AWS CEO Andy Jassy said AWS Outposts provides a way to run AWS infrastructure on premises for a “truly consistent” hybrid experience. It’s available in two options, with the first through the VMware Cloud on AWS offering and the second as AWS native.
Option #1: For customers who want to use the same VMware control plane and APIs they’ve been using to run their infrastructure, they will be able to run VMware Cloud on AWS locally on AWS Outposts.
Option #2: For customers who prefer the same exact APIs and control plane they’re used to running in AWS’s cloud, but on-premises, they can use the AWS native variant of AWS Outposts.
AWS Outposts are in private preview, with public general availability in the second half of 2019, according to Amazon.
This offering is the AWS and VMware answer to the hybrid cloud deployment model Microsoft has been pushing with Azure Stack. This provides AWS a hybrid cloud play that they previously lacked, and sets up a rivalry of sorts in an area that Azure has dominated (hybrid deployments). There have been many AWS customers looking for this type of play, as well as many VMware customers wanting a more native hybrid offering. This solution covers both bases, and it will be interesting to see how it evolves over the coming year.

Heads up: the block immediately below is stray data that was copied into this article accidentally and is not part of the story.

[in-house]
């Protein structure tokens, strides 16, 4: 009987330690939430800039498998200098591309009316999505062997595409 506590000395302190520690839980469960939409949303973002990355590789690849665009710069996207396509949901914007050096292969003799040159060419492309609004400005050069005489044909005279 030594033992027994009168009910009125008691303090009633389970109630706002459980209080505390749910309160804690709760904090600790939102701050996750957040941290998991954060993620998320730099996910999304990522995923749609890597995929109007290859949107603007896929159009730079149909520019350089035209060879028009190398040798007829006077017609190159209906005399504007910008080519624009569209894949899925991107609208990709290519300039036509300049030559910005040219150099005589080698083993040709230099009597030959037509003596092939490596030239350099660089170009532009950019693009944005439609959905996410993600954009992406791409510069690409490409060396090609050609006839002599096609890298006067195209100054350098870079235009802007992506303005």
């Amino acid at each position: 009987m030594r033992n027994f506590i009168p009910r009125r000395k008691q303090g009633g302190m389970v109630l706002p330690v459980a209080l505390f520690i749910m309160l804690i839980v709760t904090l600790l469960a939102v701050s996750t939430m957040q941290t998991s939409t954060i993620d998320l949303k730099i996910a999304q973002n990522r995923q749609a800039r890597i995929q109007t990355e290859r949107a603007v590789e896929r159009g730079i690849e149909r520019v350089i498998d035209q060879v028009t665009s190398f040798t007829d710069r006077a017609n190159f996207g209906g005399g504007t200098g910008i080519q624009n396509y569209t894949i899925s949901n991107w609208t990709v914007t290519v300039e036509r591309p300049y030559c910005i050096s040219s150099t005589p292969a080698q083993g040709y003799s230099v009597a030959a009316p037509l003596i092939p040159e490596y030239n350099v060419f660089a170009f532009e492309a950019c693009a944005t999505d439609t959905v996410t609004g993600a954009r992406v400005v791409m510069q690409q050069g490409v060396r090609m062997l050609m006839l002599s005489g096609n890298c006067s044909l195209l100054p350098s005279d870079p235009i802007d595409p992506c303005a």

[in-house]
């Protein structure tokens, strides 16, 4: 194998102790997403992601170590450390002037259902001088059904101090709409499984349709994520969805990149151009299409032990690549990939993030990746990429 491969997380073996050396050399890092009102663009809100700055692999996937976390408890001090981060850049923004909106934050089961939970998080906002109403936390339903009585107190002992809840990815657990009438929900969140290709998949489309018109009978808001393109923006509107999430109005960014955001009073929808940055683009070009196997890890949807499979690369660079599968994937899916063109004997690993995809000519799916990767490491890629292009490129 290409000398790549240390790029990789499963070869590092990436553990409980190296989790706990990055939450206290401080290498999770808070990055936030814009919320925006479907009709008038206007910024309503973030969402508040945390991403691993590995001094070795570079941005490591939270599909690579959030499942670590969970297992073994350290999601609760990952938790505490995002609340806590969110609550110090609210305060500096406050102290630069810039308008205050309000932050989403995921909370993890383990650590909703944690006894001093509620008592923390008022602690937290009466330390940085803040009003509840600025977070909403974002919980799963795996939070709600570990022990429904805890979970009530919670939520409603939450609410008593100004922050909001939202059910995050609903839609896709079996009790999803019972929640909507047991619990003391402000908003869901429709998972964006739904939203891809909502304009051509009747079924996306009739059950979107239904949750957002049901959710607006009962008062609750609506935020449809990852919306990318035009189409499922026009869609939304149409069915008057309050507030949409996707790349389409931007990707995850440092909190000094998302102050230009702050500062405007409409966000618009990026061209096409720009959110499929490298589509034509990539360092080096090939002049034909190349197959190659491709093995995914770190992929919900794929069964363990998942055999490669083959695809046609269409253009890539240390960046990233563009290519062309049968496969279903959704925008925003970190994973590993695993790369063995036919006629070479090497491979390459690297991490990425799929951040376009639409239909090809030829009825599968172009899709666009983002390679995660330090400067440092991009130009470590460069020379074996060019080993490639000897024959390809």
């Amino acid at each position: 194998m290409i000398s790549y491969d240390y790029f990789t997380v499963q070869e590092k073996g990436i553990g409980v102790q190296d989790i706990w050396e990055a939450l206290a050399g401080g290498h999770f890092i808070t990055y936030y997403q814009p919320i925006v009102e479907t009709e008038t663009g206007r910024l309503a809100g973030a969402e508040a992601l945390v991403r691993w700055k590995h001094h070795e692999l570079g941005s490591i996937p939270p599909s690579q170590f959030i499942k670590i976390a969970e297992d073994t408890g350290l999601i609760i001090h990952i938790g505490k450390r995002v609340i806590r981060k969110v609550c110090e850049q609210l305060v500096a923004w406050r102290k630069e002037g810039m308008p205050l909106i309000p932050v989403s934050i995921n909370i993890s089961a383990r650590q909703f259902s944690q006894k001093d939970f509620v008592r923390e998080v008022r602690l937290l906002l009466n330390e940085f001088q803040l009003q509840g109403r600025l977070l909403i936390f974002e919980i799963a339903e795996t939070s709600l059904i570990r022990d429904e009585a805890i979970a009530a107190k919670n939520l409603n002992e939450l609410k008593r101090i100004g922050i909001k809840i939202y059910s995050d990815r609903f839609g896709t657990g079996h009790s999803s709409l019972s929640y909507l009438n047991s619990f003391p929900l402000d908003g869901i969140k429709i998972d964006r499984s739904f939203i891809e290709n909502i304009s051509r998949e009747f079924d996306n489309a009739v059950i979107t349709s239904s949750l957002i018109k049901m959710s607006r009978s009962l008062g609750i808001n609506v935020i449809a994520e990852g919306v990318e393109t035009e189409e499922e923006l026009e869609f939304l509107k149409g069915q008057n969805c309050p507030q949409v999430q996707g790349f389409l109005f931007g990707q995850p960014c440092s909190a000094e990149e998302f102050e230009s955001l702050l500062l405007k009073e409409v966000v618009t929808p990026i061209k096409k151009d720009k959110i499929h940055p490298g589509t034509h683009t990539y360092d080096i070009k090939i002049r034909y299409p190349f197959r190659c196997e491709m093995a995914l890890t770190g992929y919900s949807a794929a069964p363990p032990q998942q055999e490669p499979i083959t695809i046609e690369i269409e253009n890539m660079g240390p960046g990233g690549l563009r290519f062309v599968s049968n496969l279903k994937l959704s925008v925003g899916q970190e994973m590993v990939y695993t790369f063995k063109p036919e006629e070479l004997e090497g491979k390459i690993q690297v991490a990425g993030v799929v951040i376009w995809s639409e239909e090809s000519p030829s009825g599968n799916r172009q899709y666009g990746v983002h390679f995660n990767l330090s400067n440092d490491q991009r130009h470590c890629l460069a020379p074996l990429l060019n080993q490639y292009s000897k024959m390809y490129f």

VMware Cloud Foundation for EC2
Another huge announcement from re:Invent was the addition of services that extend datacenter management to the public cloud. They’ve coined it VMware Cloud Foundation for EC2. There are two major components. A mechanism to insert and manage these services on Amazon EC2, as well as networking, security, data, and management services themselves. It creates a common set of data center services that spans the hybrid cloud. These services support all types of workloads from traditional VM based enterprise applications to modern container-based workloads utilizing platforms like PKS or Red Hat OpenShift.
Hopefully, the above tools will help expand some environments. When they officially go live it will be interesting to see the adoption. I’ll leave you with one of my favorite sessions I watched from re:Invent. I still have several more to catch up on. It’s a great video for anybody wondering about connectivity for VMware Cloud on AWS. If you’re new or even considering, you should check this session out. One day I hope to make it to re:Invent. I hear it’s a great conference to go to!
If you’ve attended and would like to share your experience, let us know in the comments section below!